While I can not speak for the Xbox One and Wii U versions, on the PS4, the Dualshock 4’s touchpad can be used to control the cursor. While this is a nice feature, it still does not match the quality of a mouse, or even a laptop touch pad. This is most prevalent in the puzzle to get into the second tower of the game. The puzzle requires the players to line three blocks up in the right order on a circular board — a task impossibly cumbersome given the games’ controls.
They do not respond half of the time, and when the do it becomes a challenge to turn the wheel and put the piece in the right place. This puzzle, which should be easily solved in a minute or two, took me ten minutes do because of the poor controls. This puzzle is repeated three times, and each time the puzzle gets more complicated, making it an even bigger slog to get through.
Overall, the PS4 version of Armikrog controls poorly. Some of the problems could have been offset by letting the player control Tommynaut’s movement with the left control stick, while controlling the cursor with the right one. The game would have been much more fun if the control scheme was better utilized, and it is sad to see such a basic flaw hurt the game so much.
While most puzzles consists of either finding levers or pushing buttons in the right order with a combination of both Tommynaut and Beak-Beak’s skills, there are a few more creative ones spread throughout. Without spoiling, many of the game’s puzzles are cleverly hidden in a way that still seems fair, even though they are hidden well. While it is still easiest to go through a game like Armikrog with a guide, those will a keen eyesight and clever puzzle solving skills will find this game a joy to play through blindly. The game is fairly short, averaging about five hours, but that length also heavily relies on how well the player knows the puzzles or whether or not they are using a guide.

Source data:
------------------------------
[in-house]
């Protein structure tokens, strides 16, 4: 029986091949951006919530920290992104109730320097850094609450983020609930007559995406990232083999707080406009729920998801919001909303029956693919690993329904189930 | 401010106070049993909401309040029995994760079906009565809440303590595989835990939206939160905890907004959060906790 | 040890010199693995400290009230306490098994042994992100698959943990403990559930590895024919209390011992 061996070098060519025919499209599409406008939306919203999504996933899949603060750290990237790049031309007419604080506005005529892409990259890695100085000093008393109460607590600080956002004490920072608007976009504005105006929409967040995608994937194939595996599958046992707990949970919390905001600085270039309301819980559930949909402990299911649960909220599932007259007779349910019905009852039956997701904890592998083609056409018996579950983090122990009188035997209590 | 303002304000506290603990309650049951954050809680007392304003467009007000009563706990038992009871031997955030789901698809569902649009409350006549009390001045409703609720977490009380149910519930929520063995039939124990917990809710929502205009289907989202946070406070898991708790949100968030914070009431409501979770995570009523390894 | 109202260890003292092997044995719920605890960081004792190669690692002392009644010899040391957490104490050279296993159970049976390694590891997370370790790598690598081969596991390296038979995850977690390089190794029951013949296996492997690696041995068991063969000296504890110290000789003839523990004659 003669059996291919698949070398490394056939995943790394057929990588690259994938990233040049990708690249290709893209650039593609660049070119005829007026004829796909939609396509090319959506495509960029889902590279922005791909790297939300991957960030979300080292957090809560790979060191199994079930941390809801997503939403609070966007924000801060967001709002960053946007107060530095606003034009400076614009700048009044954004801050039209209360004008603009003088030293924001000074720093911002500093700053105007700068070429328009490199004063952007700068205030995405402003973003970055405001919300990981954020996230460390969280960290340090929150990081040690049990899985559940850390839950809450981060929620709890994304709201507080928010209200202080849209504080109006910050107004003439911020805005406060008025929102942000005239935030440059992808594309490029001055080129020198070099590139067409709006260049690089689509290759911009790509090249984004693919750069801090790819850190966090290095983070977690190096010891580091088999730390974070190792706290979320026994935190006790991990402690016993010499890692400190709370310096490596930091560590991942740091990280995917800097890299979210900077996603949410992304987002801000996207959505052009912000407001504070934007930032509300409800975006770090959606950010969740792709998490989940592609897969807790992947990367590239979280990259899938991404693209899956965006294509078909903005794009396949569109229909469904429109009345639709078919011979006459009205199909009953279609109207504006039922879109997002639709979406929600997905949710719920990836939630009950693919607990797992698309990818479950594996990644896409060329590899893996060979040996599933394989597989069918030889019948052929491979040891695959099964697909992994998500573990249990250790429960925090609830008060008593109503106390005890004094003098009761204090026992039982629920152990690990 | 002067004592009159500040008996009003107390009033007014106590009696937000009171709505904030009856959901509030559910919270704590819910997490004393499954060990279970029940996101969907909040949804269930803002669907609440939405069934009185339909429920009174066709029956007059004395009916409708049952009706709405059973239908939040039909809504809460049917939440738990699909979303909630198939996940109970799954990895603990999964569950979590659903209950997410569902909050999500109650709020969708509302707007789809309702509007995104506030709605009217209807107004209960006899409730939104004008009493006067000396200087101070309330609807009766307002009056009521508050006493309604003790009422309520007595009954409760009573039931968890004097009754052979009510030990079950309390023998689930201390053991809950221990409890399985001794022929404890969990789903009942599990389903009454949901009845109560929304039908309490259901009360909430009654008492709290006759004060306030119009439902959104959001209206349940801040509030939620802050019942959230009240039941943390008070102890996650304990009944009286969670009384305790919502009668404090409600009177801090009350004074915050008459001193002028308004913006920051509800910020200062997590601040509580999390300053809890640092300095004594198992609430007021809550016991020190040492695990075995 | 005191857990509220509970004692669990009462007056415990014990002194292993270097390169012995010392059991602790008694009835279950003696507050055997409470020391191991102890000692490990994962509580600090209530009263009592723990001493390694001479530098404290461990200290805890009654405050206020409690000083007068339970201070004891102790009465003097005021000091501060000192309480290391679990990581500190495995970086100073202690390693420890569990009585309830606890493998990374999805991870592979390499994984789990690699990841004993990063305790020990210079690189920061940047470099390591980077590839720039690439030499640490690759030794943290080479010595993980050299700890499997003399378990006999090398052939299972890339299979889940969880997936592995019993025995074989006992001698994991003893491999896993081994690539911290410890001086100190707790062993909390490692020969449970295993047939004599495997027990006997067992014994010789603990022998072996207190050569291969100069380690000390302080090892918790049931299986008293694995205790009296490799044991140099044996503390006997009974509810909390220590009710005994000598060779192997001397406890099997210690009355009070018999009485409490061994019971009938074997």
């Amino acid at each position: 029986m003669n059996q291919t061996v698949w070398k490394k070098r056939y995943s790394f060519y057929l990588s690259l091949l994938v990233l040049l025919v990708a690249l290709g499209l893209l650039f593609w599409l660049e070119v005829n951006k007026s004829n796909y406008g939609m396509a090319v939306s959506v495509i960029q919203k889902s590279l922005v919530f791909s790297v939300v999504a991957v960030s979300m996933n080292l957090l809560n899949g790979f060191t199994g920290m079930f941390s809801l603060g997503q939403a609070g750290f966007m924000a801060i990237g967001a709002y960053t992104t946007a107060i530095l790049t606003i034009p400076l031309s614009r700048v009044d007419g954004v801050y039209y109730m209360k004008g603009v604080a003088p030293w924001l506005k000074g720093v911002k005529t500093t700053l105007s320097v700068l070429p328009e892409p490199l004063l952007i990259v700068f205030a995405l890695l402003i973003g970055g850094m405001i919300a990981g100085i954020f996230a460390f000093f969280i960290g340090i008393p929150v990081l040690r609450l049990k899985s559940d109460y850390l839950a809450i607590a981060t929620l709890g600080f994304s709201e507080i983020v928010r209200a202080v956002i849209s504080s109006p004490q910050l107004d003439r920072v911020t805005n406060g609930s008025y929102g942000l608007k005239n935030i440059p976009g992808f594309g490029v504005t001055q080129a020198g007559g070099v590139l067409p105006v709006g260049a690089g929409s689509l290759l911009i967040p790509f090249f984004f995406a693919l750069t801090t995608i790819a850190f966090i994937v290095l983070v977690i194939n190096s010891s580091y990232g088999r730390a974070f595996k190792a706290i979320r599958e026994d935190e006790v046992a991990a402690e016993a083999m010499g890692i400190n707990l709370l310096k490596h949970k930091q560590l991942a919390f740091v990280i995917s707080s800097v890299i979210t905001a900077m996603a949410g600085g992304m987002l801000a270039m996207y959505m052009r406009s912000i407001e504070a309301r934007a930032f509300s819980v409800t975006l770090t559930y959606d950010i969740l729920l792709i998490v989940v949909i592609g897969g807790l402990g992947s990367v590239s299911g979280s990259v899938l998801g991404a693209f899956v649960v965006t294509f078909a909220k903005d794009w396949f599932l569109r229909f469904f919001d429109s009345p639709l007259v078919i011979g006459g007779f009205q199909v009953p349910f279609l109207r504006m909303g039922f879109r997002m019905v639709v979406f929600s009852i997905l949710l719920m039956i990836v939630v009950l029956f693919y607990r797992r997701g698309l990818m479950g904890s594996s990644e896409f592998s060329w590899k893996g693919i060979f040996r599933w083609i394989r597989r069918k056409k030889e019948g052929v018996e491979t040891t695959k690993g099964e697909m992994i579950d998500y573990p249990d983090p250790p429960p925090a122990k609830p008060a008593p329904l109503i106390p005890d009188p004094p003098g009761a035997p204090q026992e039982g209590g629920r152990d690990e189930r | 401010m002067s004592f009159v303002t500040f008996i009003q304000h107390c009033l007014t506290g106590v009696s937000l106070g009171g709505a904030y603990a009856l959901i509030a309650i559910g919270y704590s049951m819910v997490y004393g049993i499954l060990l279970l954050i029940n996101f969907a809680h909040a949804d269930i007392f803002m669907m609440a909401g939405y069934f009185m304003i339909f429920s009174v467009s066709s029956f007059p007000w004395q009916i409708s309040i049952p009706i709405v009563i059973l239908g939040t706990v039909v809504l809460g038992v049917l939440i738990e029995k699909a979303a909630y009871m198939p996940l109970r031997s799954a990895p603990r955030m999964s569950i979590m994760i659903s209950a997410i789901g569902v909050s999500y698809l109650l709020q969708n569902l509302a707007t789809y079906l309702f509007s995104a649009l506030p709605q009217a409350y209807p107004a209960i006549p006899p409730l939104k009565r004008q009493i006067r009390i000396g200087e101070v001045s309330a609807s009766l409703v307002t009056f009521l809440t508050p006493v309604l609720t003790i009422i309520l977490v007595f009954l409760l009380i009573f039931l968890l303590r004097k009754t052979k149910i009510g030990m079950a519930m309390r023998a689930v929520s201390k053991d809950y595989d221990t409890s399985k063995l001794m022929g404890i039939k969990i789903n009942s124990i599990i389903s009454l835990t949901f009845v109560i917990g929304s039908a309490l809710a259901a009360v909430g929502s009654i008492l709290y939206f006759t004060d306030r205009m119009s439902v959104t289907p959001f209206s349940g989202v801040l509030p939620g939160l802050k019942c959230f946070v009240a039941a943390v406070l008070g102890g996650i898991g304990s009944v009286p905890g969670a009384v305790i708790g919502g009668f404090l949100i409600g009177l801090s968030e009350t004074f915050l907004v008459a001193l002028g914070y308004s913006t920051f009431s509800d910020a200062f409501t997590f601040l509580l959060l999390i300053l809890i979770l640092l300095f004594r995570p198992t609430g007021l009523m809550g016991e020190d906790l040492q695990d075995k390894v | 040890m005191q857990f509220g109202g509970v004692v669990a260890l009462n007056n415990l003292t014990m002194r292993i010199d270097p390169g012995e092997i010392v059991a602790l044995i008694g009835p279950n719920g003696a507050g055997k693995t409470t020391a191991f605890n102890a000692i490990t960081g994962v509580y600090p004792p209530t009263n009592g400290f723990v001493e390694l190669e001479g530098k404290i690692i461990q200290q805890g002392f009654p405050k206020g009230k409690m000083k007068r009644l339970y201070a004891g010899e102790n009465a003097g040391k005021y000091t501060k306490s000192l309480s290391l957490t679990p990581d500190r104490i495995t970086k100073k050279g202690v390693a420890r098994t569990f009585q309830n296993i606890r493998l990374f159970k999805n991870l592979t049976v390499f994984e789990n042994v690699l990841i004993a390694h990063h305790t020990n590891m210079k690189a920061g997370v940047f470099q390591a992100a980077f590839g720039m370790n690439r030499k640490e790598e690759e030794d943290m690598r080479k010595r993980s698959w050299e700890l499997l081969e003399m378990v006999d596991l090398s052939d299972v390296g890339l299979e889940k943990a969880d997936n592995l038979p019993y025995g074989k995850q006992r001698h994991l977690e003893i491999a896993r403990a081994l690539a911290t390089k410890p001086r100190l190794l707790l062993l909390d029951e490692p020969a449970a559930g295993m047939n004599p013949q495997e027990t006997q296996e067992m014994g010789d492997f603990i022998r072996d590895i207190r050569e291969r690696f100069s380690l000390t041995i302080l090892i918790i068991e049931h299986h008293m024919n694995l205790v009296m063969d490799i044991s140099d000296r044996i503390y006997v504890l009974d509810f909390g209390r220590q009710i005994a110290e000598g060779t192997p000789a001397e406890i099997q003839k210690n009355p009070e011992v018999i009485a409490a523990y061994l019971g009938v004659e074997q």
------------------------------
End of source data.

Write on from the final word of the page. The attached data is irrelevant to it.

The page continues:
Within my playthrough of Armikrog, I experienced a handful of glitches. The game sometimes had trouble loading new rooms, forcing a restart — one time I was kicked back to the main menu for seemingly no reason. Luckily the game auto-saves in every room, so these glitches don’t affect progression much, but they do interrupt the flow of the game. In addition, voices would occasionally not activate, even though subtitles appeared on screen. While glitches such as these can be patched out in the future, it is a shame to see them mar this game’s experience at launch.
Playing Armikrog on PS4 was a very interesting experience. Its graphics, story, and puzzles were all very memorable, but playing on PS4 was not the best way to experience this game. Some of the graphics looked low-res at points, and most of the gameplay just does not work well on their controller, making Armikrog a more frustrating experience than it should have been. Fans of this genre should definitely play it, as it is a new and unique entry in a malnourished genre. However, if you choose to do so on the PS4, you should be aware of the poorly executed controls before going in.